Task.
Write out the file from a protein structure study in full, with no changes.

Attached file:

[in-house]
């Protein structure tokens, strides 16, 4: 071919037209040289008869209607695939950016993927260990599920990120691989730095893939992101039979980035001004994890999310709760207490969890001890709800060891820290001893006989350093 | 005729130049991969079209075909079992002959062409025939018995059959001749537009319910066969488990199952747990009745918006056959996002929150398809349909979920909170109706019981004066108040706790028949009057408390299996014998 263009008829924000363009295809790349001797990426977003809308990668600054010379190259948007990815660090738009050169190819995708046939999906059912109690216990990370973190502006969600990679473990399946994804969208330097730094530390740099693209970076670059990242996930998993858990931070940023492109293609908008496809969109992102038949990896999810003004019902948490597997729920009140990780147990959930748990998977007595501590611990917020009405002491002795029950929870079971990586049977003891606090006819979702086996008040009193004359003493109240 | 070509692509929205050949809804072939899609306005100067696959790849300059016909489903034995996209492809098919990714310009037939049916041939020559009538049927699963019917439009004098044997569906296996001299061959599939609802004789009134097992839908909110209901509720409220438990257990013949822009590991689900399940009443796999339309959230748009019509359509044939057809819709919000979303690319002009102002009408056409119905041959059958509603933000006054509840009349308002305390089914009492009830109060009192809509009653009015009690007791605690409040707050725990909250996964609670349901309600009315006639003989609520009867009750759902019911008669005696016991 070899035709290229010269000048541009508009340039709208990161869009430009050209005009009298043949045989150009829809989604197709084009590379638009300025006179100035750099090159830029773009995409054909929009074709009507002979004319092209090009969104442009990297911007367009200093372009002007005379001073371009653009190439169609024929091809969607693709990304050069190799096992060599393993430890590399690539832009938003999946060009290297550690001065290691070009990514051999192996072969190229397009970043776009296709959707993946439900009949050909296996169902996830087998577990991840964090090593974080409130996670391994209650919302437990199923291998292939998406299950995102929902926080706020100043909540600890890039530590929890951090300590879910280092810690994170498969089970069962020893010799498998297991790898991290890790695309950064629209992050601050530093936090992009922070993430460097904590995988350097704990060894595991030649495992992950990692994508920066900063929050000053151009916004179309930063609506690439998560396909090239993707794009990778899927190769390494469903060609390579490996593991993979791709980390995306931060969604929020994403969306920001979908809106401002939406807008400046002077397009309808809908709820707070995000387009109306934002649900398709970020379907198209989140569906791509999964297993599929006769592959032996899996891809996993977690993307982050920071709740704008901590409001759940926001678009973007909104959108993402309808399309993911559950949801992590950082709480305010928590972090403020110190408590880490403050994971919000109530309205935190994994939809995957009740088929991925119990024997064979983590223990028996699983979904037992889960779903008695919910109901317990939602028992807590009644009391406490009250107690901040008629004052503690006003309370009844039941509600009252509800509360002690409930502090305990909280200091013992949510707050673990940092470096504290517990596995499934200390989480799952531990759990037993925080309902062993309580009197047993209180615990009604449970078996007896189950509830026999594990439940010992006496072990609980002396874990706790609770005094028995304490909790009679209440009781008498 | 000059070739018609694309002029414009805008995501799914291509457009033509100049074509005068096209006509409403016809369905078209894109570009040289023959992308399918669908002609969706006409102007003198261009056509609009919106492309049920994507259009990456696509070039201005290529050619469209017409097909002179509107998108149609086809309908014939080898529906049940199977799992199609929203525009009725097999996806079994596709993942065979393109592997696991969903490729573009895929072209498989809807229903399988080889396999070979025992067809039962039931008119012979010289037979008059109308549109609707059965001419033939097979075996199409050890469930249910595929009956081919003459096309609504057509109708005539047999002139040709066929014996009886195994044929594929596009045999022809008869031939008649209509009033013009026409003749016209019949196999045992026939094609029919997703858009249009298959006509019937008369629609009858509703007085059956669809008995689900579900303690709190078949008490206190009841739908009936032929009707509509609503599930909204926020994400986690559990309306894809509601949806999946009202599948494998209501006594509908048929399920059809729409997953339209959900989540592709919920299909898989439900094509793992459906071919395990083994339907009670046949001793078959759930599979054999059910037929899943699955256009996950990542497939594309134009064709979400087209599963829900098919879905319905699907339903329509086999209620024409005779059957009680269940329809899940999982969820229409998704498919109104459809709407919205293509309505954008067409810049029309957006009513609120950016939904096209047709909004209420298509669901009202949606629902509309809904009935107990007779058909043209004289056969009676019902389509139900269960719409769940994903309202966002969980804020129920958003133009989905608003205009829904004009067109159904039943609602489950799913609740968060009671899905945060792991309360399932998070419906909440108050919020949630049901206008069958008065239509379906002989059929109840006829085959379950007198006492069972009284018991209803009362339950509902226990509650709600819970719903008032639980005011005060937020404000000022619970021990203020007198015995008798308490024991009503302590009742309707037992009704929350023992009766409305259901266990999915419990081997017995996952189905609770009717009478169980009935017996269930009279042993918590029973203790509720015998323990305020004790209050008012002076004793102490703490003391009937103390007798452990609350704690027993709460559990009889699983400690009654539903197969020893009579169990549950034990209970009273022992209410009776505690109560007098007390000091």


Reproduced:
[in-house]
């Protein structure tokens, strides 16, 4: 071919037209040289008869209607695939950016993927260990599920990120691989730095893939992101039979980035001004994890999310709760207490969890001890709800060891820290001893006989350093 | 005729130049991969079209075909079992002959062409025939018995059959001749537009319910066969488990199952747990009745918006056959996002929150398809349909979920909170109706019981004066108040706790028949009057408390299996014998 263009008829924000363009295809790349001797990426977003809308990668600054010379190259948007990815660090738009050169190819995708046939999906059912109690216990990370973190502006969600990679473990399946994804969208330097730094530390740099693209970076670059990242996930998993858990931070940023492109293609908008496809969109992102038949990896999810003004019902948490597997729920009140990780147990959930748990998977007595501590611990917020009405002491002795029950929870079971990586049977003891606090006819979702086996008040009193004359003493109240 | 070509692509929205050949809804072939899609306005100067696959790849300059016909489903034995996209492809098919990714310009037939049916041939020559009538049927699963019917439009004098044997569906296996001299061959599939609802004789009134097992839908909110209901509720409220438990257990013949822009590991689900399940009443796999339309959230748009019509359509044939057809819709919000979303690319002009102002009408056409119905041959059958509603933000006054509840009349308002305390089914009492009830109060009192809509009653009015009690007791605690409040707050725990909250996964609670349901309600009315006639003989609520009867009750759902019911008669005696016991 070899035709290229010269000048541009508009340039709208990161869009430009050209005009009298043949045989150009829809989604197709084009590379638009300025006179100035750099090159830029773009995409054909929009074709009507002979004319092209090009969104442009990297911007367009200093372009002007005379001073371009653009190439169609024929091809969607693709990304050069190799096992060599393993430890590399690539832009938003999946060009290297550690001065290691070009990514051999192996072969190229397009970043776009296709959707993946439900009949050909296996169902996830087998577990991840964090090593974080409130996670391994209650919302437990199923291998292939998406299950995102929902926080706020100043909540600890890039530590929890951090300590879910280092810690994170498969089970069962020893010799498998297991790898991290890790695309950064629209992050601050530093936090992009922070993430460097904590995988350097704990060894595991030649495992992950990692994508920066900063929050000053151009916004179309930063609506690439998560396909090239993707794009990778899927190769390494469903060609390579490996593991993979791709980390995306931060969604929020994403969306920001979908809106401002939406807008400046002077397009309808809908709820707070995000387009109306934002649900398709970020379907198209989140569906791509999964297993599929006769592959032996899996891809996993977690993307982050920071709740704008901590409001759940926001678009973007909104959108993402309808399309993911559950949801992590950082709480305010928590972090403020110190408590880490403050994971919000109530309205935190994994939809995957009740088929991925119990024997064979983590223990028996699983979904037992889960779903008695919910109901317990939602028992807590009644009391406490009250107690901040008629004052503690006003309370009844039941509600009252509800509360002690409930502090305990909280200091013992949510707050673990940092470096504290517990596995499934200390989480799952531990759990037993925080309902062993309580009197047993209180615990009604449970078996007896189950509830026999594990439940010992006496072990609980002396874990706790609770005094028995304490909790009679209440009781008498 | 000059070739018609694309002029414009805008995501799914291509457009033509100049074509005068096209006509409403016809369905078209894109570009040289023959992308399918669908002609969706006409102007003198261009056509609009919106492309049920994507259009990456696509070039201005290529050619469209017409097909002179509107998108149609086809309908014939080898529906049940199977799992199609929203525009009725097999996806079994596709993942065979393109592997696991969903490729573009895929072209498989809807229903399988080889396999070979025992067809039962039931008119012979010289037979008059109308549109609707059965001419033939097979075996199409050890469930249910595929009956081919003459096309609504057509109708005539047999002139040709066929014996009886195994044929594929596009045999022809008869031939008649209509009033013009026409003749016209019949196999045992026939094609029919997703858009249009298959006509019937008369629609009858509703007085059956669809008995689900579900303690709190078949008490206190009841739908009936032929009707509509609503599930909204926020994400986690559990309306894809509601949806999946009202599948494998209501006594509908048929399920059809729409997953339209959900989540592709919920299909898989439900094509793992459906071919395990083994339907009670046949001793078959759930599979054999059910037929899943699955256009996950990542497939594309134009064709979400087209599963829900098919879905319905699907339903329509086999209620024409005779059957009680269940329809899940999982969820229409998704498919109104459809709407919205293509309505954008067409810049029309957006009513609120950016939904096209047709909004209420298509669901009202949606629902509309809904009935107990007779058909043209004289056969009676019902389509139900269960719409769940994903309202966002969980804020129920958003133009989905608003205009829904004009067109159904039943609602489950799913609740968060009671899905945060792991309360399932998070419906909440108050919020949630049901206008069958008065239509379906002989059929109840006829085959379950007198006492069972009284018991209803009362339950509902226990509650709600819970719903008032639980005011005060937020404000000022619970021990203020007198015995008798308490024991009503302590009742309707037992009704929350023992009766409305259901266990999915419990081997017995996952189905609770009717009478169980009935017996269930009279042993918590029973203790509720015998323990305020004790209050008012002076004793102490703490003391009937103390007798452990609350704690027993709460559990009889699983400690009654539903197969020893009579169990549950034990209970009273022992209410009776505690109560007098007390000091």